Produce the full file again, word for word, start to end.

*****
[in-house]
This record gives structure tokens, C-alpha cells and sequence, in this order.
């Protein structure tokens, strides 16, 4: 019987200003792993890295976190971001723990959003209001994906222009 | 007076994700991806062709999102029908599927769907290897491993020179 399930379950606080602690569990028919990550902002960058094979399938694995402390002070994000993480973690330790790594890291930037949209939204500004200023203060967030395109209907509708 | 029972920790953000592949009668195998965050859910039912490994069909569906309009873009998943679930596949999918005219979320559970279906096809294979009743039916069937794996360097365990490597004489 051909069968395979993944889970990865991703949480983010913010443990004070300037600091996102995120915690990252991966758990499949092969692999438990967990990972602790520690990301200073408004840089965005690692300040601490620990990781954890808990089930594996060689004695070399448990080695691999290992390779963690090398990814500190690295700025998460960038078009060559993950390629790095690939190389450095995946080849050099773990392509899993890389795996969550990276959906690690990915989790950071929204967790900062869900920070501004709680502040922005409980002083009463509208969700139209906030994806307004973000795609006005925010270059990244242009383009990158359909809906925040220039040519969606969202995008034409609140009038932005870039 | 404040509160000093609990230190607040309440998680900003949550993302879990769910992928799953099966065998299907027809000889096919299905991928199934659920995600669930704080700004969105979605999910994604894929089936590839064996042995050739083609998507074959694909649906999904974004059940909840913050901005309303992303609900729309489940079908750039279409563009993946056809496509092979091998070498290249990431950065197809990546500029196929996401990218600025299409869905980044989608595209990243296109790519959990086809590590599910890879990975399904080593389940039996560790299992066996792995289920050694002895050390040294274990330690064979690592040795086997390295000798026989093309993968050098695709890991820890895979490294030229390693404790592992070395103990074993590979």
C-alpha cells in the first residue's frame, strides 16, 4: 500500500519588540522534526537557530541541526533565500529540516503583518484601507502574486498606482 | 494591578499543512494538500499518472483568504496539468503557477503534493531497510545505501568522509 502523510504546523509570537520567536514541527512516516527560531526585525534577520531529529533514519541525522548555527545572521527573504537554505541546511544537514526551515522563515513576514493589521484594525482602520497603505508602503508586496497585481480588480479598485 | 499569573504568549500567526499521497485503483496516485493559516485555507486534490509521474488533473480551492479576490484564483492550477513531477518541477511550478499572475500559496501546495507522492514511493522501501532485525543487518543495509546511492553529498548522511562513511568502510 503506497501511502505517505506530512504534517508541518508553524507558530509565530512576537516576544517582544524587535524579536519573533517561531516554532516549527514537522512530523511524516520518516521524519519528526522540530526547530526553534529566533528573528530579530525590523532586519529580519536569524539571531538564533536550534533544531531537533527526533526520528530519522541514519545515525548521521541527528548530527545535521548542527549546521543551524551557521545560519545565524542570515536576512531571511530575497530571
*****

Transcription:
[in-house]
This record gives structure tokens, C-alpha cells and sequence, in this order.
């Protein structure tokens, strides 16, 4: 019987200003792993890295976190971001723990959003209001994906222009 | 007076994700991806062709999102029908599927769907290897491993020179 399930379950606080602690569990028919990550902002960058094979399938694995402390002070994000993480973690330790790594890291930037949209939204500004200023203060967030395109209907509708 | 029972920790953000592949009668195998965050859910039912490994069909569906309009873009998943679930596949999918005219979320559970279906096809294979009743039916069937794996360097365990490597004489 051909069968395979993944889970990865991703949480983010913010443990004070300037600091996102995120915690990252991966758990499949092969692999438990967990990972602790520690990301200073408004840089965005690692300040601490620990990781954890808990089930594996060689004695070399448990080695691999290992390779963690090398990814500190690295700025998460960038078009060559993950390629790095690939190389450095995946080849050099773990392509899993890389795996969550990276959906690690990915989790950071929204967790900062869900920070501004709680502040922005409980002083009463509208969700139209906030994806307004973000795609006005925010270059990244242009383009990158359909809906925040220039040519969606969202995008034409609140009038932005870039 | 404040509160000093609990230190607040309440998680900003949550993302879990769910992928799953099966065998299907027809000889096919299905991928199934659920995600669930704080700004969105979605999910994604894929089936590839064996042995050739083609998507074959694909649906999904974004059940909840913050901005309303992303609900729309489940079908750039279409563009993946056809496509092979091998070498290249990431950065197809990546500029196929996401990218600025299409869905980044989608595209990243296109790519959990086809590590599910890879990975399904080593389940039996560790299992066996792995289920050694002895050390040294274990330690064979690592040795086997390295000798026989093309993968050098695709890991820890895979490294030229390693404790592992070395103990074993590979």
C-alpha cells in the first residue's frame, strides 16, 4: 500500500519588540522534526537557530541541526533565500529540516503583518484601507502574486498606482 | 494591578499543512494538500499518472483568504496539468503557477503534493531497510545505501568522509 502523510504546523509570537520567536514541527512516516527560531526585525534577520531529529533514519541525522548555527545572521527573504537554505541546511544537514526551515522563515513576514493589521484594525482602520497603505508602503508586496497585481480588480479598485 | 499569573504568549500567526499521497485503483496516485493559516485555507486534490509521474488533473480551492479576490484564483492550477513531477518541477511550478499572475500559496501546495507522492514511493522501501532485525543487518543495509546511492553529498548522511562513511568502510 503506497501511502505517505506530512504534517508541518508553524507558530509565530512576537516576544517582544524587535524579536519573533517561531516554532516549527514537522512530523511524516520518516521524519519528526522540530526547530526553534529566533528573528530579530525590523532586519529580519536569524539571531538564533536550534533544531531537533527526533526520528530519522541514519545515525548521521541527528548530527545535521548542527549546521543551524551557521545560519545565524542570515536576512531571511530575497530571